To kick things off, I want to make it clear that this is not exactly a how-to guide for your next bathroom remodel. In fact, i’d highly recommend you NOT take advice from us if you’re looking to redo your bathroom. We are by no means experts, and took the time to acknowledge work we needed to hire out, like moving a drain or a shower head.
Our bathroom remodel ended up falling, unknowingly, during a very, very imperfect horrible time. We decided to purchase our first batch of materials right before Kevin and I both found out we were losing our jobs, effective two months later. That’s the perfect time to commit to a $2,500.00 project, right?! I mean, contracting the entire project out would have been over $9,000.00, so a steal nonetheless. Simply put, it was a very stressful time.
Release the Anger
My first lesson learned is that it’s okay to be upset by outcomes. You know when the absolute BEST time to knock out a wall in your bathroom and tear out the worlds most fugly shower? You guessed it – the day after your boss loses his election. Kevin and I were both pretty upset to say the least, so taking out anger on our own version of #demoday was quite the way to go. If you’re going through a rough patch, go take a hammer to a wall. Trust me, you’ll feel better. The key step here is getting past that anger, learning from it, and making steps forward afterwards. That’s exactly what we did, because dude – we had a BUNCH of family visiting for Thanksgiving, and I was determined to have the shower completed by then. (Spoiler, it didn’t.)
Know when to Ask for Help
As I shared before, we knew that the liability of a leaky drain was well worth hiring out a plumber to do certain parts of our renovation. We sunk some money into having a local plumber come out and relocate both the drain and install the shower head. I’ve dealt with water leaks, and this was something we certainly needed help with.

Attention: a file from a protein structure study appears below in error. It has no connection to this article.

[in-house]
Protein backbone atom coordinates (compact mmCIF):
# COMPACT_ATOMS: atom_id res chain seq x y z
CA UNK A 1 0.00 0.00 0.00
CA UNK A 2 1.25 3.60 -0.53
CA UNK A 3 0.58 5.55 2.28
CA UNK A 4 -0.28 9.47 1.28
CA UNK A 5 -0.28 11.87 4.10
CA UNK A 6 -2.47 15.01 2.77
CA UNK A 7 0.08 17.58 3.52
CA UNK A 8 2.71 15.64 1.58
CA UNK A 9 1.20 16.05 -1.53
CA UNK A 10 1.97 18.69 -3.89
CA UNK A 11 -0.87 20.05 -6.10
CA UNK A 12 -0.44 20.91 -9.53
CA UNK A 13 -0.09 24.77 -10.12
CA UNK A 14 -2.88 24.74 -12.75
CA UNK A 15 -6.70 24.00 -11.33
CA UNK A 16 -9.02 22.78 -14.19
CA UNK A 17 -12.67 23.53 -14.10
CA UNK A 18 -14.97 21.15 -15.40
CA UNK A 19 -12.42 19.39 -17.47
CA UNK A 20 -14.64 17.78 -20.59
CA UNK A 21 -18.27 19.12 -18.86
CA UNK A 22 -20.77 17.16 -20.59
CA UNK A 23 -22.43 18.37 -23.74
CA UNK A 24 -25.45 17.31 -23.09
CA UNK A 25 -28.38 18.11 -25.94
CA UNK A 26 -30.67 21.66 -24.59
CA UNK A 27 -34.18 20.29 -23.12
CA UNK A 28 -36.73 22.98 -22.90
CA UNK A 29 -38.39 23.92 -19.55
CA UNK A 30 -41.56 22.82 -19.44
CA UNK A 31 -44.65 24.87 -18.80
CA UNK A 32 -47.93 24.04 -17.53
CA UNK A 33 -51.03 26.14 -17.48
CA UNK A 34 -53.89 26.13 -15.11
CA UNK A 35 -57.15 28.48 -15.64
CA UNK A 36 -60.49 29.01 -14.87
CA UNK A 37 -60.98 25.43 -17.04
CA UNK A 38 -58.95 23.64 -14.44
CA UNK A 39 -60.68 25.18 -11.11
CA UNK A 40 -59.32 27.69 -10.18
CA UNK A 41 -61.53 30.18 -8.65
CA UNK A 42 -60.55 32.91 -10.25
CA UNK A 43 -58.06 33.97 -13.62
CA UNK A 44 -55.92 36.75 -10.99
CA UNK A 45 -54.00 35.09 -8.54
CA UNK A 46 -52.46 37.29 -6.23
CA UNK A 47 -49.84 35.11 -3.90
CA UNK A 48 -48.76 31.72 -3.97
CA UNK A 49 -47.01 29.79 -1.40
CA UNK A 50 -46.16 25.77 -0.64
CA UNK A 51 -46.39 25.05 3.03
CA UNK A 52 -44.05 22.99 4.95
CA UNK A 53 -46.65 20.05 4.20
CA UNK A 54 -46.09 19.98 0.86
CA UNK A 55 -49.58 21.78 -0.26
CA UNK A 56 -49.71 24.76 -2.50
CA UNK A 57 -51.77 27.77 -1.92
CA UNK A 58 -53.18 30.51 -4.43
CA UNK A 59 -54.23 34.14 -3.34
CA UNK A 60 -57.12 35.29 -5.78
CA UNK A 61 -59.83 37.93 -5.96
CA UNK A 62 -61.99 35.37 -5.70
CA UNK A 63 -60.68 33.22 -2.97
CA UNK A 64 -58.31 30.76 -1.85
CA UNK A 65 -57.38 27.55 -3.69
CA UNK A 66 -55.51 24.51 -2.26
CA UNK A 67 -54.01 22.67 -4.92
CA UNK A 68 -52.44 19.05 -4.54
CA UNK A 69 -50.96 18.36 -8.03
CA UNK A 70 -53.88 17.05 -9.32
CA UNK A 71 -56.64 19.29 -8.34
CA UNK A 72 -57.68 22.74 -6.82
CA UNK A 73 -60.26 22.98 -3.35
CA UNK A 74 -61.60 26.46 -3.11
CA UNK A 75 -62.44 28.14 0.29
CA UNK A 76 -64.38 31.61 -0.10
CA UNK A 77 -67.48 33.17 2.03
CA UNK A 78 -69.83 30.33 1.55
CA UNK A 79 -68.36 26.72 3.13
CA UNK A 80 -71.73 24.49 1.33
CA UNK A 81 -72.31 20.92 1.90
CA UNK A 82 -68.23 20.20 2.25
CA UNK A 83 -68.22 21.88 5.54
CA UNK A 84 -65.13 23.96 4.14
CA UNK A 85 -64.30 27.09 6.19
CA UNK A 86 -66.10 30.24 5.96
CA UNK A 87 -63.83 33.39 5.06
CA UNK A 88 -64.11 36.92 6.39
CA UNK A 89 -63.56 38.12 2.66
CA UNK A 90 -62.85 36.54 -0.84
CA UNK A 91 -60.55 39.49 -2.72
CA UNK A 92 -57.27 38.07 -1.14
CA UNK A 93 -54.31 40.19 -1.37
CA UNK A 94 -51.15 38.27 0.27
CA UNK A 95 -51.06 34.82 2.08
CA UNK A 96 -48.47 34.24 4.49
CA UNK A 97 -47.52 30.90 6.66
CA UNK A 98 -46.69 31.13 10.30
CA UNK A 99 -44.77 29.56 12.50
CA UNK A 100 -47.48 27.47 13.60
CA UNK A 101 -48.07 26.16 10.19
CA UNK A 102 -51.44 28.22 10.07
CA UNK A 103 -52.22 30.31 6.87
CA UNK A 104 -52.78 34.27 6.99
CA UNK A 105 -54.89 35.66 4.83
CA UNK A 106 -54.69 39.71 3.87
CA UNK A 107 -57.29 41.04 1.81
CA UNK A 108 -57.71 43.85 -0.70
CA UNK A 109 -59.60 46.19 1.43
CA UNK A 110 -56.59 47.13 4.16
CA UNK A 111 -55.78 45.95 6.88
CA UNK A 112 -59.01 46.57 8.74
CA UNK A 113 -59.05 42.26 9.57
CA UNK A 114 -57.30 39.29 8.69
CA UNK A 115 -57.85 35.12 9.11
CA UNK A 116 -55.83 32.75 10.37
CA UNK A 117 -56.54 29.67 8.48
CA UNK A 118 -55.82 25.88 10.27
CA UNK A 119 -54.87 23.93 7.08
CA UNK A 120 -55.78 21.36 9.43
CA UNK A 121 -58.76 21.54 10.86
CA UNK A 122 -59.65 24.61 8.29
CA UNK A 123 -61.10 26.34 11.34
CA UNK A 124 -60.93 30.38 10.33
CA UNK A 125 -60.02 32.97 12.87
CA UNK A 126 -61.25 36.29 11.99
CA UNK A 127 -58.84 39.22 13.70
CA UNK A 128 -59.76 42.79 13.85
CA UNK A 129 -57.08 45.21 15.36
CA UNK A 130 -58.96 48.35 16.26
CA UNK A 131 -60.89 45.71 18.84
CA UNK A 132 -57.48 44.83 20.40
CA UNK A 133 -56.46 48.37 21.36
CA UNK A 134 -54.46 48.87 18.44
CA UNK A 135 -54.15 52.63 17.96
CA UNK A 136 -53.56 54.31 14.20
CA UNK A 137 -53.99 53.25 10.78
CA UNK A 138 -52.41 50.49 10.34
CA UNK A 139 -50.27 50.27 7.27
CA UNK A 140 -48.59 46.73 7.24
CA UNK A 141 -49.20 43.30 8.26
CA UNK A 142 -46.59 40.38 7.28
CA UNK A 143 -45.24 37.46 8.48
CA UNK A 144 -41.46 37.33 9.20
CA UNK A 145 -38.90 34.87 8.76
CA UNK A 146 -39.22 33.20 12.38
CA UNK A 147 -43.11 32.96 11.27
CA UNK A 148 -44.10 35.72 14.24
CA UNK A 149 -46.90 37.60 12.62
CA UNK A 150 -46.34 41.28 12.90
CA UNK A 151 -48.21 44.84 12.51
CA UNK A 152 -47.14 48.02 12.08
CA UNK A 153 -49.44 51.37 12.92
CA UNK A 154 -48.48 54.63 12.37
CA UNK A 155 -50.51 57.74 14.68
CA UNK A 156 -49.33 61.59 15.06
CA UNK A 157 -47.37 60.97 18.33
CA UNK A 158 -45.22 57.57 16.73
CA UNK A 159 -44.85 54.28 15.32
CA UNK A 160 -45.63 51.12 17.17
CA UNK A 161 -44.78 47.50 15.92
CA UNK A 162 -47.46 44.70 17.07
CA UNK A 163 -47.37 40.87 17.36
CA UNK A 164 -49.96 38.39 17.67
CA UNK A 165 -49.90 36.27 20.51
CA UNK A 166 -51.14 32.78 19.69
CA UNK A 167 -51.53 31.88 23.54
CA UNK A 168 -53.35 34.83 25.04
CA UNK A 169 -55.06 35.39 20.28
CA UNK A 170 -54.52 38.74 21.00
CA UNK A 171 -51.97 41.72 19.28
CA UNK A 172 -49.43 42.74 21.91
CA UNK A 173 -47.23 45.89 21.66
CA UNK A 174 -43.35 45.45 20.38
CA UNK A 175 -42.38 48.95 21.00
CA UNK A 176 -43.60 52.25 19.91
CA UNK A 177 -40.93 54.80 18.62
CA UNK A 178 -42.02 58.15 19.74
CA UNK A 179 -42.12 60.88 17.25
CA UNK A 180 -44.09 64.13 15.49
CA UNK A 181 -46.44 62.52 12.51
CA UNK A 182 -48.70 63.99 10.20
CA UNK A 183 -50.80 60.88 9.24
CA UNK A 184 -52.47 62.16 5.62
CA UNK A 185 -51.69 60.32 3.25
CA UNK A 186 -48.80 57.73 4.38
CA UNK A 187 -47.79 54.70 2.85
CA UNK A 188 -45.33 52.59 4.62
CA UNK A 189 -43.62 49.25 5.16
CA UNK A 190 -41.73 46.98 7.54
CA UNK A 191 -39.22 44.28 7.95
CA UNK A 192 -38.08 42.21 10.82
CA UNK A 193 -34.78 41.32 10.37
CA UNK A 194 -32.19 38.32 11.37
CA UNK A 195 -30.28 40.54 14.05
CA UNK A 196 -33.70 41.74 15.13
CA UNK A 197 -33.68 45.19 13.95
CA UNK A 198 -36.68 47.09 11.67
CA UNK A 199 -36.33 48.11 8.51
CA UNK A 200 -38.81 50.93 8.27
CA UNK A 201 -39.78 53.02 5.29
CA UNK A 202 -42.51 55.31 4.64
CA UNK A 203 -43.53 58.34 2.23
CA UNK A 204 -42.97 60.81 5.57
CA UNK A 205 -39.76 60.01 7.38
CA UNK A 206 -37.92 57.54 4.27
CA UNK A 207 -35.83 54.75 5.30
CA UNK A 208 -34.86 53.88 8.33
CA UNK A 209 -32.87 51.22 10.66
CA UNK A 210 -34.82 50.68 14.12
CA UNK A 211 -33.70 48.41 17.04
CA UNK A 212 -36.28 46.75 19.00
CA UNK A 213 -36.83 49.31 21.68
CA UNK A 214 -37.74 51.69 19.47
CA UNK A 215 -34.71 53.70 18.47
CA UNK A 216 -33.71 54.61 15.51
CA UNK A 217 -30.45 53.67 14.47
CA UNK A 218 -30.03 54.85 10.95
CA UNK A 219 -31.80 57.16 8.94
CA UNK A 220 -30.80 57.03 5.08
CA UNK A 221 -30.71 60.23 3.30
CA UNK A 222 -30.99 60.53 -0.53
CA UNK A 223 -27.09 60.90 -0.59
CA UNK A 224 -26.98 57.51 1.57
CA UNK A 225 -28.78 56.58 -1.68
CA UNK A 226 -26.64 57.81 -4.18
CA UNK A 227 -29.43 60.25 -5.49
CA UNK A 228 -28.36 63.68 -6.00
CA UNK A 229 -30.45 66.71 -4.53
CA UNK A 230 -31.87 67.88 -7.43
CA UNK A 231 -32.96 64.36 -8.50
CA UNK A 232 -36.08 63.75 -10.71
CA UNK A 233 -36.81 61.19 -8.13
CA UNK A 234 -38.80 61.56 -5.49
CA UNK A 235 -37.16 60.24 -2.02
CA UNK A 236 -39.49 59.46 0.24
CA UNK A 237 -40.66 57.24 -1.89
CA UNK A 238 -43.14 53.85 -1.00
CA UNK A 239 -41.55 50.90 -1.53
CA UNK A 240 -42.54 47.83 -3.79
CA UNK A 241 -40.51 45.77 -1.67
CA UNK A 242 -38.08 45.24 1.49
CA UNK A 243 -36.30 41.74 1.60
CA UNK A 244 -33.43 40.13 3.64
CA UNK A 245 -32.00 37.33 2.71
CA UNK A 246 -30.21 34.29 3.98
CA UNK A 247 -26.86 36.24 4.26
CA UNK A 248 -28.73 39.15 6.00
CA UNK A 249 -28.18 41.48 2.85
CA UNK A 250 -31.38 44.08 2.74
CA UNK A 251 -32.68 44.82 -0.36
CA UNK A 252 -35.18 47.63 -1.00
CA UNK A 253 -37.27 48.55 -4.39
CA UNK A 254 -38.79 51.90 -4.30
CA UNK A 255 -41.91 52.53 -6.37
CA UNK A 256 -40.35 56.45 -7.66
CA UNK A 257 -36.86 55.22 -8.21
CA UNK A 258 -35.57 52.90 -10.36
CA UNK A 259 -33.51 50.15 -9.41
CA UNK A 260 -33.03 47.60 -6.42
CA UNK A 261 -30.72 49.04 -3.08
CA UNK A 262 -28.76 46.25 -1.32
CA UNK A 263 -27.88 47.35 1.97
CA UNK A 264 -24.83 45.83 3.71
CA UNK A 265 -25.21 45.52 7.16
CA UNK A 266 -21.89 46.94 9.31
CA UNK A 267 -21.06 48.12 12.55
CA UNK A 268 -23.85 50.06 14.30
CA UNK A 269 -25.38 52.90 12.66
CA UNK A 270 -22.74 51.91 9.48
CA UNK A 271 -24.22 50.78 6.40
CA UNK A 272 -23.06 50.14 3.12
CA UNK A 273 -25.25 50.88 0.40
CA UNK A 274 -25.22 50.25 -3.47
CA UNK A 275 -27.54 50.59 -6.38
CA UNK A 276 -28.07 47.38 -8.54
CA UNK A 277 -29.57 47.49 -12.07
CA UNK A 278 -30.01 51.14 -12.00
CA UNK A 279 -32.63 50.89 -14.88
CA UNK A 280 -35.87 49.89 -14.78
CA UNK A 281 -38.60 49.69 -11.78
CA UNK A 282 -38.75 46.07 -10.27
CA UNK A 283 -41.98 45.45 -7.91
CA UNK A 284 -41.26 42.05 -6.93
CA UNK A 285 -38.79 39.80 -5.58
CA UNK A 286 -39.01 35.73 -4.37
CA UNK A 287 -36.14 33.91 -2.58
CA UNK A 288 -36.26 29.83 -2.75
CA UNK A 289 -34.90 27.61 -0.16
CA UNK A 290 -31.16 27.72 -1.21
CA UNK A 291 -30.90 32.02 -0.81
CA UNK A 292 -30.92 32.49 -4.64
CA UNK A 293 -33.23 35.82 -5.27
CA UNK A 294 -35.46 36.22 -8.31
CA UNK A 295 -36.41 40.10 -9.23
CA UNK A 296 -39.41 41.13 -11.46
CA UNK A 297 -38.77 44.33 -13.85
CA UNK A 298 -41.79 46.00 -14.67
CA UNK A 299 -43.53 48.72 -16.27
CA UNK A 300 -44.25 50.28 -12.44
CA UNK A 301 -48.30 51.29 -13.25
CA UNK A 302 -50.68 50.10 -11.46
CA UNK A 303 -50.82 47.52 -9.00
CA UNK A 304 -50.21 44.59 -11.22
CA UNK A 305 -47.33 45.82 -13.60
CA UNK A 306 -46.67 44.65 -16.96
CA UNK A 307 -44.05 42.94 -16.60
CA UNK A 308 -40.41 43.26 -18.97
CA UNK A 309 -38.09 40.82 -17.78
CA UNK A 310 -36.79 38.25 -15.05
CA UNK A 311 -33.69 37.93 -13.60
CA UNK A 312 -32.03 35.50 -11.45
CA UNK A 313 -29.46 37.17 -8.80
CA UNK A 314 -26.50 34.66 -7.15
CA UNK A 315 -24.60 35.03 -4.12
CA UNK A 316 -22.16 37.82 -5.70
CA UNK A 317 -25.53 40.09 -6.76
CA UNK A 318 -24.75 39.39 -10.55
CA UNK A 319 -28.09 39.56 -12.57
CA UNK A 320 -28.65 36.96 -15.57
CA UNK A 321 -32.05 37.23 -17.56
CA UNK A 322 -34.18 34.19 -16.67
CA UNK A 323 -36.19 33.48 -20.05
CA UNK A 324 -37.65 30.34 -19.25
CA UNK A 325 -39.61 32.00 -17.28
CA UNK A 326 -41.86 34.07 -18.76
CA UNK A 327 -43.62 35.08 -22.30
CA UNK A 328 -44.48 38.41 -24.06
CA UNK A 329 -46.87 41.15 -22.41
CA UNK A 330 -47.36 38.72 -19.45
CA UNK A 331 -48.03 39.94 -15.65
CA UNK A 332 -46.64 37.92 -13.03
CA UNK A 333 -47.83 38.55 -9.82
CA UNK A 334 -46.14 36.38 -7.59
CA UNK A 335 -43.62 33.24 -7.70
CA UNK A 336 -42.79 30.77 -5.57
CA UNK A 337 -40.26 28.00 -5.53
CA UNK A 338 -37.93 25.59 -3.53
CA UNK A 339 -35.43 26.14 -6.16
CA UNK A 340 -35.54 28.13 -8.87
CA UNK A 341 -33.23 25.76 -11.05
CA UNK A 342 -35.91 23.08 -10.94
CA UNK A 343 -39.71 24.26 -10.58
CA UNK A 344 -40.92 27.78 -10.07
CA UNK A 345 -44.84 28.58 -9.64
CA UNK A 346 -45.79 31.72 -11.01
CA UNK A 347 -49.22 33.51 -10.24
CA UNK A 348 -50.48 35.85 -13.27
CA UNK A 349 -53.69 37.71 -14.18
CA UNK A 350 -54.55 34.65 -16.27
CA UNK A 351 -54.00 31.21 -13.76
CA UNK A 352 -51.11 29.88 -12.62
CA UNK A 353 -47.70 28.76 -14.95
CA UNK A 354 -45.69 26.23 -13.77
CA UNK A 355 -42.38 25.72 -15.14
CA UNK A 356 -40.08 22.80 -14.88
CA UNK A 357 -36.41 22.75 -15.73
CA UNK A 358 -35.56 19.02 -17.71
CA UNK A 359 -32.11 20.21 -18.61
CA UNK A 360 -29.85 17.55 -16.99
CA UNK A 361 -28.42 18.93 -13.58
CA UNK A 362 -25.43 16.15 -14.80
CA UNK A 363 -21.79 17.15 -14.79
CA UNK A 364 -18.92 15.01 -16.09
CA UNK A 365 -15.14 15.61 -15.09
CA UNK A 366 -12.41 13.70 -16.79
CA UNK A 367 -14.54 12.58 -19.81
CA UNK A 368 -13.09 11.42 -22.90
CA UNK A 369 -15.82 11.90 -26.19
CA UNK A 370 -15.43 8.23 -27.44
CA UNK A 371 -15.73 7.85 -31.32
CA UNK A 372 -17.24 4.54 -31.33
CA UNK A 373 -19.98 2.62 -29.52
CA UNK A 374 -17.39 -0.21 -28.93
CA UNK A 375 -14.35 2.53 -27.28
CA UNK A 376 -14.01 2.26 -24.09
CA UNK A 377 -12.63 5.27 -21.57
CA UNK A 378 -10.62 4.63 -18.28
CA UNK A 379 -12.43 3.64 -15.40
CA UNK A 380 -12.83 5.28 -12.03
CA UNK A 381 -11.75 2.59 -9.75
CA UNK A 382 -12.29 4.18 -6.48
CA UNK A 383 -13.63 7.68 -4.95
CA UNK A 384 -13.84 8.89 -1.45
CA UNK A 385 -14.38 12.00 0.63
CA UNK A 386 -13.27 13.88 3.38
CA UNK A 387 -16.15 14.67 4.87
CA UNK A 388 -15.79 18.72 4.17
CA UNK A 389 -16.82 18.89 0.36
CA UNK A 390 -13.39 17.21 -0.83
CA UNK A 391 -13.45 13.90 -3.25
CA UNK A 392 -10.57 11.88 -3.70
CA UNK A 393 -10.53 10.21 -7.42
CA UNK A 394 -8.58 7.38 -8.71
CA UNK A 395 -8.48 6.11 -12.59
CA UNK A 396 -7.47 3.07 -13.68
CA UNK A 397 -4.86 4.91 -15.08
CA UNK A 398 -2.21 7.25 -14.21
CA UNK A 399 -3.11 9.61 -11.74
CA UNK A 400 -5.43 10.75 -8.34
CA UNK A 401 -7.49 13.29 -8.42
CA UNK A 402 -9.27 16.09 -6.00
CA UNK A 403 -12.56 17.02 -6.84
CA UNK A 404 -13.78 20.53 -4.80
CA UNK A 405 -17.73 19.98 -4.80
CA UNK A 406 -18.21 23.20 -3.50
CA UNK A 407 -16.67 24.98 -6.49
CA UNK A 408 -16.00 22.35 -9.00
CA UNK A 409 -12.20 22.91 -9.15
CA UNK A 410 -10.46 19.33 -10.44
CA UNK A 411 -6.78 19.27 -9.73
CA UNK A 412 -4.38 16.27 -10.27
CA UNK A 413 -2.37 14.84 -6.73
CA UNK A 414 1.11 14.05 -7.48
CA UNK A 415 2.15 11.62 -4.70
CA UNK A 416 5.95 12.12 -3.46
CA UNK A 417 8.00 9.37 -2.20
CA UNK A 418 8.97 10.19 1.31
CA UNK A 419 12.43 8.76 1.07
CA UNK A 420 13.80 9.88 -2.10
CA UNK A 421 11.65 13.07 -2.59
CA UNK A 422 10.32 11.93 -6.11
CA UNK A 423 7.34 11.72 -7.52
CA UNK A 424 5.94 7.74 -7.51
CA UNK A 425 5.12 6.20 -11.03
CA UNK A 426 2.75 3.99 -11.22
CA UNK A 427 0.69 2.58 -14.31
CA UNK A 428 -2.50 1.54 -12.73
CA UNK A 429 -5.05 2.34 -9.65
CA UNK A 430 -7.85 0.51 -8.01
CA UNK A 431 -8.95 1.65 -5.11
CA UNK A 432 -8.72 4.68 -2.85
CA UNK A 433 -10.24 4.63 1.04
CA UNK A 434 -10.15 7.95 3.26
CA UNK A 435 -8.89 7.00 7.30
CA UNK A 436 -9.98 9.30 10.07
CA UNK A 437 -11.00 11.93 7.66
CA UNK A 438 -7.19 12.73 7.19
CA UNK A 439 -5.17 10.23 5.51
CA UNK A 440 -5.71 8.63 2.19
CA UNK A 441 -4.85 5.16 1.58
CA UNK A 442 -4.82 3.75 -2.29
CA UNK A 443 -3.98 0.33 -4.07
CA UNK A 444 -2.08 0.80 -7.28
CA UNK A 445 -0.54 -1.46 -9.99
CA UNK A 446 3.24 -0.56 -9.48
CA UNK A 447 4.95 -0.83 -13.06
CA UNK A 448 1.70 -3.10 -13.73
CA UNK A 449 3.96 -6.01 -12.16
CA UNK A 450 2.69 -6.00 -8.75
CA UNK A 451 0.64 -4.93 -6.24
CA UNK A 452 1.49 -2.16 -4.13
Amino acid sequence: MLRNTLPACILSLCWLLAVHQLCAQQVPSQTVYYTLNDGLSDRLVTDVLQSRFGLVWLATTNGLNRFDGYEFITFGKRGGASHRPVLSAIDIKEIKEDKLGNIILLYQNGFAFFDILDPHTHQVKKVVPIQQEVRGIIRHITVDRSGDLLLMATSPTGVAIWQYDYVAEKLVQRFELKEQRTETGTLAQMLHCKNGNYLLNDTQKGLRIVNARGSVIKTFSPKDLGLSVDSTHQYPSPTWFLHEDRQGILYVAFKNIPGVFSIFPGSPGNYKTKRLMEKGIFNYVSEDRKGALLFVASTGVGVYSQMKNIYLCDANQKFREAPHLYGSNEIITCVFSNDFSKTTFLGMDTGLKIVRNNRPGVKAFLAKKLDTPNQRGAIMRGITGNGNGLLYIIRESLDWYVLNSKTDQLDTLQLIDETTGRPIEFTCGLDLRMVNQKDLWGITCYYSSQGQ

In the same mindset, I knew while looking for a new job that the search was a little bit about my experiences, background, and personality, and a LOT about who I knew and who could vouch for me. I reached out to so many people within my network asking for help and any recomendations for job positions that were coming available. That’s exactly how I ended up in my current position that I absolutely love. (Thanks, Taylor!)
Make a plan, and stick to it ((Loosely))
This makes sense, right? You know, go ahead and make measurements, predict how much tile, grout, materials you need, price everything out, and of course expect at least 10 extra trips to Lowes and about $300.00 buffer to that project. The best made plans go astray, and that is exactly why we have to adjust for the unplanned. I was pretty content with just having a shower rod and curtain for our new remodeled shower, but Kevin was pretty adamant that was stupid for the facelift we were bringing to our master bathroom. I’m glad I let him talk me into that particular feature, because a. it didn’t cost all that much and b. it’s freaking awesome. His plan to also go with a wood tile for an accent wall at the back was pretty great as well, and i’m glad I went along with that change in plans!
I had plans to fully stay in my comfort zone of politics and keep on the plan of attending grad school next fall. Obviously that’s not happening now because I allowed a crazy, off the beaten path plan to take priority and taking that chance has made all the difference in my professional career. Here I am now, making huge moves in the tech sales industry, where I wake up every morning pumped to go to work!
There is no such things as Over Communicating with your Spouse
Trust me on this one – a legitimate fight we had during this endeavor was “I wish you could anticipate my needs”. For example, “How did you not know I needed a new nail at x point?” …. hahaha looking back I find this extremely funny. At the time I can guarantee you it was NOT. Communicate, communicate, communicate with your significant other! We can’t read each other’s minds, and it’s unfair to expect the other to magically know what our needs are. I still believe in my own home reno theory – home projects are way better use of time and money than therapy, and just as effective.